Ambitious children looking for purpose

May 16, 1999|By Susan Reimer | By Susan Reimer,Sun Staff

"The Ambitious Generation: America's Teenagers, Motivated but Directionless," by Barbara Schneider and David Stevenson. Yale University Press. 321 pages. $26.

In the spring of 1989, researchers were astonished to discover how ambitious eighth-graders were. Most of those interviewed expected to go to college, earn graduate degrees and work in the white-collar world.

When Barbara Schneider and David Stevenson returned to these kids as high school sophomores, they expected to find them much more subdued. A dose of reality will do that.

But ambitions of these teens had not wilted. And when compared with similar studies in the 1970s and 1980s, the authors found a dramatic rise in the ambitions of American adolescents, and it cut across all social, economic, race and gender lines.

It was easy for the authors to title the book they would write on their findings: "The Ambitious Generation." But the subtitle will make parents and educators squirm: "American's Teenagers, Motivated but Directionless."

We should be pleased. Our children have figured out that a high school diploma isn't worth what it was in the 1950s, and Schneider and Stevenson illustrate that with detailed narratives about teens from the past and present.

But parents and high school counselors fail today's teens, the authors suggest, when they focus on getting kids into college but fail to help them sort out what they would like to do when they get out.

To use an analogy teens and parents can appreciate, it is like giving your 18-year-old the keys to the car without asking where he is going.

For adolescents, the notion of a career is as insubstantial as a daydream. They don't know how to make that career a reality, and the choices they must make among high school courses and among college applications is overwhelming.

The successful teens, the authors argue, are those whose educational and occupational goals are complementary. They call these "aligned ambitions:" they know what kind of job they want and what kind of education is needed to get it.

It is not enough for the adults to praise the ambitions of adolescents or to boost them into the most prestigious college that will accept them, the authors argue.

Instead, parents must use their contacts in the world to provide their children with an up-close and personal look at careers that interest them, and guidance counselors must help them choose the high school courses and the post-secondary education that will help them achieve it.

Schneider is a professor of sociology at the University of Chicago. Stevenson, who died unexpectedly this winter, was a senior adviser to the U. S. deputy secretary of education. Their book is based on a longitudinal study of 7,000 teen-agers over five years.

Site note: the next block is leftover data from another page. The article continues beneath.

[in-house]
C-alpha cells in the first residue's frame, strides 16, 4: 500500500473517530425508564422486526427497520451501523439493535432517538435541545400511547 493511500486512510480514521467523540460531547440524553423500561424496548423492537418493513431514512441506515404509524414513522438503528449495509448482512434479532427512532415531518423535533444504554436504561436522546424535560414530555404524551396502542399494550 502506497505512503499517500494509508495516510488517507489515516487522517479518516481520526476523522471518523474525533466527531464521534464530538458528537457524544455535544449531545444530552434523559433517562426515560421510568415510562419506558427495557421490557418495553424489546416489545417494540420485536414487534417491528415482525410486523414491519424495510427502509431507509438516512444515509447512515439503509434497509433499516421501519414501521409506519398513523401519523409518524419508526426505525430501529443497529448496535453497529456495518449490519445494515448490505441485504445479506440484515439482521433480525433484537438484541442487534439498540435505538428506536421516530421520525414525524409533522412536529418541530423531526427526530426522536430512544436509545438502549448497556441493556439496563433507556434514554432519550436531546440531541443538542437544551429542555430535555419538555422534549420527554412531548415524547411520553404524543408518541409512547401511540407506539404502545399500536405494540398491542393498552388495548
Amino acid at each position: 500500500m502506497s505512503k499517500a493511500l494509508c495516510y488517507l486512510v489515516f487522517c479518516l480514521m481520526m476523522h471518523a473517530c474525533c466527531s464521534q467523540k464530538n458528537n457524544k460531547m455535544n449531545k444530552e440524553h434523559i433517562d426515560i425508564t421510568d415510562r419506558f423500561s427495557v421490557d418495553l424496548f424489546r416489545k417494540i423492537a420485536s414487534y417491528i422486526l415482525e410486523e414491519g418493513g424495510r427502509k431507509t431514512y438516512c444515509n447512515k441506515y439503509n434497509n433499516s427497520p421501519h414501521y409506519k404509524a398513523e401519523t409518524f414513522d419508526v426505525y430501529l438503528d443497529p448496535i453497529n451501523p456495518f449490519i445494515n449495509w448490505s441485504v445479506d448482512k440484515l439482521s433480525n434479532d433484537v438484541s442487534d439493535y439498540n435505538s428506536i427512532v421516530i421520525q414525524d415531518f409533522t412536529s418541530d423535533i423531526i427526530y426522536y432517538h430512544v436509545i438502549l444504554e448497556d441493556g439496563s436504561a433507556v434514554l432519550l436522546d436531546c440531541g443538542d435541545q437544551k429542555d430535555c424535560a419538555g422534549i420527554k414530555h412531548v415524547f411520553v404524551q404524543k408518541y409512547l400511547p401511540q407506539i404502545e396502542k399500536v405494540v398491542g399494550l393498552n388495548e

But the audience for whom they write is much more privileged than their cross-section of students would suggest.

The authors suggest that parents support their teens in unpaid internships to help them refine their career choices, and that parents discourage teens from working at the kinds of mind-numbing service or manual jobs that have financed so many college educations.

By doing so, they suggest that the parents not only have the money to do this, but the contacts a variety of professional worlds as well.

And they write that close ties between parents and and their children are the social capital a parent can spend when trying to micro-manage his child through complex choices. This is an idealized notion. Teens are never more irritable, or downright belligerent, than when pondering the vast open-endedness of their own futures. A parent would have better luck convincing a teen to dress for dinner.

The authors admit that even the most directed teen is likely to change his mind on the path to adulthood and a career. But they suggest that those teens who have some experience with strategic planning can change course more nimbly.

Schneider and Stevenson have crafted a pedantic discussion of the question adults so often ask kids: "What do you want to be when you grow up?" The narratives they include serve to make the book readable, if not a good read.

But their point would be well taken even if it did not have the weight of their research. Parents and educators cannot simply ask that question. They must help children set a course toward the answer.

Susan Reimer has worked for The Sun for more than 20 years, first as a sportswriter and most recently as a columnist writing on family life. She still has not decided what she wants to be when she grows up.

Pub Date: 05/16/99

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